Welcome to the Reception Class Page

Reception class Chesterton

Children start in Reception at aged four and are baseline assessed at the start of the year. Early learning is centred around the theme ‘All about me!’ and getting to know the child’s likes and dislikes, to learn about their interests and to involve their families in these activities.

Children are supported in settling in, learning routines and the reception class expectations. Part of this has been expressing the importance of learning how to share, take turns and care for other people, making new friends and sharing photos of their families and friends. Some families provide photographs of their child’s familiar adults, relations and friends. These are used to produce a class display known as the ‘Family and Belonging Tree’.

The children are introduced to Phase 2 letters and sounds in order to prepare the children for reading and writing. The Jolly Phonics framework is used which consists of action songs and rhymes. Parents are given key information about this alongside resources such as sound flashcards and links to the Jolly Phonics website and free Jolly Phonics app at the ‘Parents Open Evening’. Events are well attended as parents are keen to see the classroom environment, ask questions and discuss any concerns.

Children take home a bedtime story book and are encouraged to change these daily with their parents help. Parents have been given information about the importance of reading aloud to their child. Emphasis has been placed on how it will stimulate imagination; develop an understanding of the world; help each child to develop language and listening skills; familiarise their child to print, and story language. Children are issued with reading books based on their level of understanding, use of language and awareness of letters and sounds.

Parents and children respond well to the use of Class Dojo - using it to share positive comments and key information. Parents also support us with providing wellies and slippers for our outdoor and indoor classroom environments.

As part of the theme of ‘All About Me’ and families we will also look at our wider community and the people who help us.

At the relevant time of year, children learn about the different seasons and looking at changes around them.

As part of Autumn, they go on a ‘Leaf Hunt’ to collect different coloured Autumn leaves to use as part of their learning in the classroom. We use the school field and woodland area for this. The children thoroughly enjoy the freedom of the outdoors and being active in their learning. A key link to this is the celebration of Harvest time and the job of the farmer.

 

Phonics and Reading in Reception

Mrs Davenport and Mrs Bradshaw


Phrases you might hear

Tricky words (irregular words) – words that cannot be sounded out phonetically e.g.  she, he, no, go, the, me, by, my

Blending – putting the sounds together to read
   c- u- p                        ‘cup’  
Segmenting - breaking a word up to spell


We use:

  • Sound buttons  
  • Robot sound talk
  • Phoneme fingers
  • Pictures and words to match

words

Early Learning Goal Reading

Children read and understand simple sentences. They use phonic knowledge to decode regular words and read them
aloud accurately. They also read some common irregular words. They demonstrate understanding when talking with others about they have read.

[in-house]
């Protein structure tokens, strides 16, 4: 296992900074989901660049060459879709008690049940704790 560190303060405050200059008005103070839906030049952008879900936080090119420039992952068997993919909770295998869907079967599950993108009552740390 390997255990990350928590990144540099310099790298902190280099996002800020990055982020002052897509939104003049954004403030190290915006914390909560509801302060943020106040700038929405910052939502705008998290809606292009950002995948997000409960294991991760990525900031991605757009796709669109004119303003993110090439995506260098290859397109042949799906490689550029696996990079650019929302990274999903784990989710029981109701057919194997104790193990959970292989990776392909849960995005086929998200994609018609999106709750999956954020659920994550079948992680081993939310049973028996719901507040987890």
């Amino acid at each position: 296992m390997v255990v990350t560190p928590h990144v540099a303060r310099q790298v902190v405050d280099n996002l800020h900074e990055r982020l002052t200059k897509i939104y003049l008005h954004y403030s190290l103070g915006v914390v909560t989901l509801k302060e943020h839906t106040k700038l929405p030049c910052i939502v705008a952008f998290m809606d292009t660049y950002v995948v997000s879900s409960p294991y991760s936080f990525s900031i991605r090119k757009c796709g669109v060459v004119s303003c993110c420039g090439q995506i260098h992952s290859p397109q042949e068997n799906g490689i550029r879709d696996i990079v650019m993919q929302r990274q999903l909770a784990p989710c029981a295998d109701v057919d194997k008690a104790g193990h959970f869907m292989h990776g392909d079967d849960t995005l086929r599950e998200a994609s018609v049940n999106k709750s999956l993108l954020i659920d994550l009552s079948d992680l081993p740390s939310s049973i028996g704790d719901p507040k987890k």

How we teach reading

  • Model segmenting and blending words
  • Use of sound buttons to read words
  • Signs around the classroom that the children can read. 
  • Reading sentences with sounds that the children know. 
  • Teach tricky words (words that can not be sounded out).

Individual Reading

  • We read once a week with every child.
  • We ask them questions about what they have read.
  • We use their sound and word box to check their understanding and use of letters and sounds, high frequency word and tricky words.

reading

How you can help

  • Help your child learn the tricky words
  • Read everyday with your child including practicing their letters and sounds, high frequency words and tricky words in their word and sound box.
  • Please remember to comment and sign their reading diary
  • You can read to your child
  • Ask questions about the story. What is the story about? What is your favourite part? Why?
  • Point to a tricky word and ask them what it is
  • Visit the local library

Information to Remember

Wellingtons

We do a lot of learning in our outdoor area and this can get very muddy during the winter months. To prevent your child’s shoes from getting muddy we really would appreciate it if you could provide them with a pair of named wellingtons to keep at school.

Slippers

We promote the wearing of slippers in the indoor environment enabling us to offer a comfortable homely and more hygienic place for the children to play and learn.

Labelling all items

If you could please label any items such as cardigans, coats, bags, bottles, slippers and wellingtons to prevent items being misplaced.

Sharing a book with your child.

In the classroom you will find a variety of story books for you and your child to share at bedtime. These can be changed as often as you like with your child. An ideal opportunity is when you and your child come to school in the morning.

Reading aloud to a child will stimulate imagination and develop an understanding of the world. It also helps each child to develop language and listening skills. This will familiarise your child to print, and story language.

Book bags

Please bring your child’s book bag to school daily so that we can communicate effectively with you about your child’s learning. Any important newsletters, bump notes or information regarding changes in school will be placed in the book bags as well as any relevant and appropriate homework e.g. letters and sounds or word cards.